04 Feb Travel As A Form of Witness (the Consequences of Travel in Troubled Areas)
Over the years I have been to some countries whose record on human rights is well below what should be considered a bare minimum, ranging from oppressive regimes to nations where there is a total lack of freedom of speech even though they often go hand in hand. Now it looks as though finally “The Times They Are a-Changin'” for many of them including Egypt, an unthinkable turn of events in just a few weeks.
The list of countries that do not have a passing grade in terms of being “good” to its citizens probably includes three quarters of nations that are recognized by the UN. Let’s face it, even in the US there is considerable pressure on the press to remain in line with the government for “the good of the people”, whatever that means. Even worse, in Italy the press is in the hands of a 74 year old guy who allegedly has links to the Mafia, likes very young girls and who changes the constitution to meet his own personal goals. And yes, I have been to both these two countries and survived.
But I have also been to others such as Myanmar, Tunisia, Egypt, Honduras, Venezuela and Cuba to name a few. While there are varying degrees of lack of freedom among these nations, they all exhibit low income per capita levels. It is also worth pointing out that the case of Venezuela resembles that of Italy in terms of both control over the media and a tailor made constitution that permits the leader in command to stay in power as long as he wishes. Also, the socialist/communist countries do not favor the rich or at least that is what they sell to the press (Fidel Castro has denied in many occasions being a millionaire).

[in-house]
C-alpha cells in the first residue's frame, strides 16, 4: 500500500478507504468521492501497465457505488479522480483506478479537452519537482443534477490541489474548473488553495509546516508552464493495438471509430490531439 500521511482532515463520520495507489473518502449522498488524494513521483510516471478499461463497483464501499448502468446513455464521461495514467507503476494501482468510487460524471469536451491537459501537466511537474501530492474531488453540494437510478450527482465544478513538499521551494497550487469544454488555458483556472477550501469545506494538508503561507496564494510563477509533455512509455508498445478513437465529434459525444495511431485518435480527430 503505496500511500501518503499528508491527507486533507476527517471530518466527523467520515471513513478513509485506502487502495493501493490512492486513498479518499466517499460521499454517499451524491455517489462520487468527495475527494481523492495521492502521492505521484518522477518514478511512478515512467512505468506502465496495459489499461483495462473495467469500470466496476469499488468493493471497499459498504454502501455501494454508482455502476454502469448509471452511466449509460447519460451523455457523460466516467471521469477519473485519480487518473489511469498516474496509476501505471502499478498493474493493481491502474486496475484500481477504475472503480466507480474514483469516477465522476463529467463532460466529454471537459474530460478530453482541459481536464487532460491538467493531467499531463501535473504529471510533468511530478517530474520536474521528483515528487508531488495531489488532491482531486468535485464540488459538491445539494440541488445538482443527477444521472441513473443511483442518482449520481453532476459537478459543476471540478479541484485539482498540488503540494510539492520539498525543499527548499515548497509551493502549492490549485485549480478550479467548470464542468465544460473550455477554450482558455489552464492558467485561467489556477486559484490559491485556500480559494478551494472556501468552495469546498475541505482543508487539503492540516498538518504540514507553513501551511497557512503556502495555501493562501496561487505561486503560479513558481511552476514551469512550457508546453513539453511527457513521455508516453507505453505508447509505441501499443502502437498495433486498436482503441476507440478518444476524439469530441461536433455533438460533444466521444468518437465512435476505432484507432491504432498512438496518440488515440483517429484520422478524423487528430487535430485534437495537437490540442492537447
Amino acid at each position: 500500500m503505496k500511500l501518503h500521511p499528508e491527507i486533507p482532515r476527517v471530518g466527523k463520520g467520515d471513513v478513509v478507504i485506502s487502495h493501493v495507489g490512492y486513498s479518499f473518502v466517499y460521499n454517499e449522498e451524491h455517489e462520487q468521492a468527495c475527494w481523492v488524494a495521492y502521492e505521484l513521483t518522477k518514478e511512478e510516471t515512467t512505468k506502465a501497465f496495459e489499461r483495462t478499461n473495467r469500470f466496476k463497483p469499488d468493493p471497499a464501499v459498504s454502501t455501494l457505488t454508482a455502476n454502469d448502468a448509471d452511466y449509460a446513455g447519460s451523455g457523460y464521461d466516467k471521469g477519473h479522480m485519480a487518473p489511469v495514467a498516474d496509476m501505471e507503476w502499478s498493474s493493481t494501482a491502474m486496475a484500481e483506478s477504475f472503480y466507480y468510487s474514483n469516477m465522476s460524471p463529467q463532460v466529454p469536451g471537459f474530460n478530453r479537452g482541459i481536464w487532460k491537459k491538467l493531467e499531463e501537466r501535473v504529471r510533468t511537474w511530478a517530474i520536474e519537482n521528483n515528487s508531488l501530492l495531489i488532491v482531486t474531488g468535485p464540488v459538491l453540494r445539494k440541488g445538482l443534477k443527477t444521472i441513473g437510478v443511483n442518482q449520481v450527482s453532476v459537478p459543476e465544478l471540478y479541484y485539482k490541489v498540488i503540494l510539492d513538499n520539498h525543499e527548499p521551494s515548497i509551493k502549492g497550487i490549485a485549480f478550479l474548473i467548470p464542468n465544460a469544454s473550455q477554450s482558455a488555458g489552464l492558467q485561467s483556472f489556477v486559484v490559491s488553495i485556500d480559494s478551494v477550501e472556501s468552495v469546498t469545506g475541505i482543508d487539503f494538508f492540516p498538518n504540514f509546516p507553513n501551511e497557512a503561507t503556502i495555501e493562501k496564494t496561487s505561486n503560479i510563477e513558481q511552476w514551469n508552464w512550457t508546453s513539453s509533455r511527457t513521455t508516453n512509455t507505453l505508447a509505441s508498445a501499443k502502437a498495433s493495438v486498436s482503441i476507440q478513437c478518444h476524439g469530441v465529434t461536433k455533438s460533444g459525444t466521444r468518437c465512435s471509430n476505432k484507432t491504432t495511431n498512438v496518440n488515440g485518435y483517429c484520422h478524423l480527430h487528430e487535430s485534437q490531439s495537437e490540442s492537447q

But when travelling to poorer nations one always is faced with the dilemma of thinking that the money spent will go into the hands of the corrupt leaders, the rich families who control the economy and the army generals. In that sense every tourist is supporting tyranny and the status quo of making the rich even richer and leaving the poor to live on a few grains of rice. Should we, or at least I, not travel to these which will inevitably benefit the military junta?
At the same time 99% of the population in these countries is amazing, each unique and vibrant under extreme political and economic conditions. My going there does provide some income to the local economy, some hope that things might get better and when I return home I can talk about the repression first hand, from seeing and touching. Perhaps the most amazing of all was Myanmar, a land forgotten in lower East Asia where the traveller gets a glimpse of the past of the human race. Even though almost nobody spoke any foreign language, walking through the cities and its countryside was an experience I will never forget. All were hospitable, open and friendly with the exception of the military personnel or the “fat people” as they are called locally referring to the fact that they are the only ones with enough food to actually put on some of those unwanted extra pounds. I really hope that this cycle of overturning corruption that recently started in Tunisia will become a domino effect reaching to the Far East, thus liberating opposition leader Aung San Suu Kyi who will hopefully be able to bring a peaceful end to years of fear and repression.